The Auto Channel
The Largest Independent Automotive Research Resource
The Largest Independent Automotive Research Resource
Official Website of the New Car Buyer

BMW X3 Gets 'Very Good' Rating In Consumer Reports' Tests Of Sporty SUVs

PHOTO (select to view enlarged photo)

X3 outpoints Acura RDX & Mazda CX7; Toyota FJ Cruiser, Jeep Wrangler are disappointments

YONKERS, NY - December 1, 2006: Consumer Reports rated the BMW X3 best overall inn tests against two of its competitors—the Acura RDX and Mazda CCX7—for the January issue. The X3 achieved a “Very Good” score in testing conducted at Consumer Reports’™ Auto Test Center in East Haddam, Connecticut. The RDX and CX-7 finished with lower overall scores, though still in the “Very Good’™ range.

Consumer Reports’ ratings for sporty SUVs emphasize a comfortable ride, well-appointed interior, and quickness, agility, and responsiveness on the road.

Separately, CR also tested the rugged new Toyota FJ Cruiser against the redesigned 2007 Jeep Wrangler. In CR’s view, SUVs with low-range gearing like these should be capable off-road but still have a compliant ride, good road manners, and comfortable accommodations. (Off-road capabilities are not factored into CR’s overall scores for these vehicles.)

“The X3 offers the versatility of an SUV with the sportiness typical of a BMW,”said David Champion, senior director of Consumer Reports’ Auto Test Center. “The 3.0-liter inline engine is smooth and powerful, handling is agile, and steering and braking are excellent.”

Full tests and ratings of the SUV group appear in the January issue of Consumer Reports, which goes on sale December 5. The complete report is also available to subscribers of

Consumer Reports recommends only the Acura RDX based on the vehicle’s predicted reliability. The X3 has below-average reliability in CR’s subscriber surveys; CR does not have sufficient reliability data on the CX-7. The FJ Cruiser and Wrangler scored too low to be recommended. This is the second time in recent months that a new model from Toyota has scored too low to earn a recommendation; the first was the Yaris, which was tested for the December 2006 issue and achieved a “Fair” overall score. Consumer Reports only recommends vehicles that have performed well in its tests, have at least average predicted reliability based on CR’s Annual Car Reliability Survey of its own subscribers, and performed at least adequately if crash-tested or included in a government rollover test.

The freshened X3 now has a more powerful engine, a six-speed automatic transmission, and some interior improvements. It’s agile and fun to drive but the ride still feels nervous and choppy. The X3 3.0si ($43,120 MSRP as tested) is powered by a 260-hp, 3.0-liter inline six-cylinder engine that delivers very good acceleration. The six-speed automatic transmission shifts smoothly but could be more responsive in its regular driving mode. The cargo area is good and braking performance is excellent overall.

The RDX competes directly with the X3 but it’s considerably cheaper. Though it feels sporty to drive, its turbocharged, four-cylinder engine feels unrefined. Handling is agile but the ride is stiff. The RDX ($37,165 MSRP as tested) is equipped with a turbocharged, 240-hp, 2.3-liter, four-cylinder engine that is quick and responsive but is not as smooth as the six-cylinder engines used by competitors and does not offer any fuel economy benefits. The five-speed transmission is excellent. The RDX’s cargo area is fair and its brakes are very good overall.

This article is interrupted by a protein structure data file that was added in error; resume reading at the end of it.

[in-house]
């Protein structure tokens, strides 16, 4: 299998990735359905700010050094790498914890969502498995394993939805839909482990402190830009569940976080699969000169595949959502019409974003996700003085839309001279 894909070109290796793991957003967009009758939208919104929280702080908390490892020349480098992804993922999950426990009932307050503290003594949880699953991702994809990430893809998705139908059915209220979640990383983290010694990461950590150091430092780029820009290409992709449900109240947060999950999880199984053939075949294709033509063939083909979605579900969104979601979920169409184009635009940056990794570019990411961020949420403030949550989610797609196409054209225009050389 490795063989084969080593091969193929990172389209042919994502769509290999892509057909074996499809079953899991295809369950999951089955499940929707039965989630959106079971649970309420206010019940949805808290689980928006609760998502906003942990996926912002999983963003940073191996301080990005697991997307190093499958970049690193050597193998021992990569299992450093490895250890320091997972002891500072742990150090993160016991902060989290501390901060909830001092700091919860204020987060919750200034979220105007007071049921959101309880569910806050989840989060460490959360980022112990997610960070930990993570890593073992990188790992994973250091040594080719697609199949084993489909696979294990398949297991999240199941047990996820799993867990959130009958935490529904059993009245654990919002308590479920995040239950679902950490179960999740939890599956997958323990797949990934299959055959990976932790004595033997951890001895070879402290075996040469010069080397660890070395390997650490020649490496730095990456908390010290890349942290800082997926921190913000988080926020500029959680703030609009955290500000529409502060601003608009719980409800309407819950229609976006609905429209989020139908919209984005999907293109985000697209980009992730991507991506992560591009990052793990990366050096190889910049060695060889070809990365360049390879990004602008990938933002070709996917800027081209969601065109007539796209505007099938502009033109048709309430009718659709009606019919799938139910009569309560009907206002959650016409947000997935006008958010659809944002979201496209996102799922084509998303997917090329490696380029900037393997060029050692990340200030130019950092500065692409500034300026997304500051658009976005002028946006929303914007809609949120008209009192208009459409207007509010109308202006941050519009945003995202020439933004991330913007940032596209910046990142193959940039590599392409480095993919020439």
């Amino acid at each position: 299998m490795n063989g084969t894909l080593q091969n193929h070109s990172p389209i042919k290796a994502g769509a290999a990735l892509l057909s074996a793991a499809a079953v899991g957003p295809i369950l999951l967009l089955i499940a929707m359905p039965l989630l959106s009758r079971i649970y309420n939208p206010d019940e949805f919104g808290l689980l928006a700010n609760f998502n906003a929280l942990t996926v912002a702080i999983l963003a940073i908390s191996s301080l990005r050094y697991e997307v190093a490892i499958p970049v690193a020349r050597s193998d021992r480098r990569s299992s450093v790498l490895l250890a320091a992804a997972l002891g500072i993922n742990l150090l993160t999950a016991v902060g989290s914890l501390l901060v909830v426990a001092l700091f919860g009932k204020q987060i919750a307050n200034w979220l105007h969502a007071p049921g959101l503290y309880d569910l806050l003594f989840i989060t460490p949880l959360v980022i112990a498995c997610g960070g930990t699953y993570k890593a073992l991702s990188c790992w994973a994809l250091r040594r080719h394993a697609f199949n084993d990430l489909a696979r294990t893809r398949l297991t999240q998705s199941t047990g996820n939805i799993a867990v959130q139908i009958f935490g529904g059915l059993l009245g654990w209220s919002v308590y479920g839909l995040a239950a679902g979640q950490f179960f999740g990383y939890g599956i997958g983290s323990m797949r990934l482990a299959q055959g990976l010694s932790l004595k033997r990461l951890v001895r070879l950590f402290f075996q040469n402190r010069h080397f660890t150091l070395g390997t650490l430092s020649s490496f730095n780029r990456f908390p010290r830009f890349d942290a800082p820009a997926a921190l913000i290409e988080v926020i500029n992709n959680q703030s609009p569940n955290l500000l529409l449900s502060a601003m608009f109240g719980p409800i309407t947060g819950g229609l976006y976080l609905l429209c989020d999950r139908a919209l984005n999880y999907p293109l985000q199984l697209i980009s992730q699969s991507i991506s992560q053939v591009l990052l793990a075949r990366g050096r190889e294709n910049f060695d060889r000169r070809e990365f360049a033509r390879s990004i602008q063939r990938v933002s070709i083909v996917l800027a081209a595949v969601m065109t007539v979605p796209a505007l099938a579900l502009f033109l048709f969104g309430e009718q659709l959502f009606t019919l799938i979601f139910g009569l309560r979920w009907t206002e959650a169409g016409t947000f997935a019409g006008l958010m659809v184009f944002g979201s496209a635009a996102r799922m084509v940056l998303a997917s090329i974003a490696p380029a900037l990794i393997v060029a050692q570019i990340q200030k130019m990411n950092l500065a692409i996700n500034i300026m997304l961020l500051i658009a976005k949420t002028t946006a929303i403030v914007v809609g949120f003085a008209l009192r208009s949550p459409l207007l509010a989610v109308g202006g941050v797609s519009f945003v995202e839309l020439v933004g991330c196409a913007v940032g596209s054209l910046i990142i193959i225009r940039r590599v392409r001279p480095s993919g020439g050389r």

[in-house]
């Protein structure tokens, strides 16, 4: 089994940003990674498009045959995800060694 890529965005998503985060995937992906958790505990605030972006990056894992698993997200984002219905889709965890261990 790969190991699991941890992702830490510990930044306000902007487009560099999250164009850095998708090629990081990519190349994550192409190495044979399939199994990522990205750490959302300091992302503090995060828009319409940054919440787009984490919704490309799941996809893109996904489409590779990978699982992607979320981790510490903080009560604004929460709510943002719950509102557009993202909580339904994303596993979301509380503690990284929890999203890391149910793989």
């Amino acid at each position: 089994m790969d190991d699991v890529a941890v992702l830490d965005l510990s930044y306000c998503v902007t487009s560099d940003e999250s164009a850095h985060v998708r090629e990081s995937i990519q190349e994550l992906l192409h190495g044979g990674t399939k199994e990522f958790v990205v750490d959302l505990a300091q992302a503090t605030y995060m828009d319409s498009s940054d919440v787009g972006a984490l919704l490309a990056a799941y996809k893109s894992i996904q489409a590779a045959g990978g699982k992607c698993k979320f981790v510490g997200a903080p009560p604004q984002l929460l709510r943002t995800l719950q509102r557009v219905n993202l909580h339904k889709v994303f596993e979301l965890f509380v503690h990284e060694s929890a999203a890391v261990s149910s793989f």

The CX-7 shares components with the Mazda6 sedan and the small Mazda5 minivan. Conceptually similar to the RDX, the CX-7 has a lower price and less refinement. The CX-7 Grand Touring ($32,915 MSRP as tested) comes with a turbocharged 244-hp, 2.3-liter four-cylinder engine that has strong midrange power. But its turbo lag causes a frustrating hesitation at low revs, such as when merging. The six-speed transmission shifts smoothly most of the time. Cargo area inside the CX-7 was judged fair. Its brakes are excellent.

Although the FJ Cruiser’s styling attracts a lot of attention, it also creates many compromises. Visibility is significantly limited by the small windows and wide roof pillars, and the rear-hinged rear doors give poor access. Handling is clumsy and the ride is very jittery. Impressive off-road ability and a strong powertrain are among the vehicle’s strengths. The FJ Cruiser ($30,621 MSRP as tested) is powered by a 239-hp, 4.0-liter V6 that is refined and delivers very good acceleration. Its five-speed automatic transmission shifts very smoothly. The cargo area is good. The FJ’s brakes are very good.

The redesigned Wrangler has entered the modern era, with more creature comforts, modern safety gear, and an available four-door model. Its off-road performance is very impressive. But while on-road ride, handling, and refinement are improved, they are still not competitive. The Wrangler Unlimited Sahara ($30,735 MSRP as tested) is propelled by a 205-hp, 3.8-liter V6 engine that has to work hard to deliver just average performance. The four-speed automatic transmission doesn’t downshift readily but is smooth enough. The cargo area is very good. Brakes in the Wrangler are good.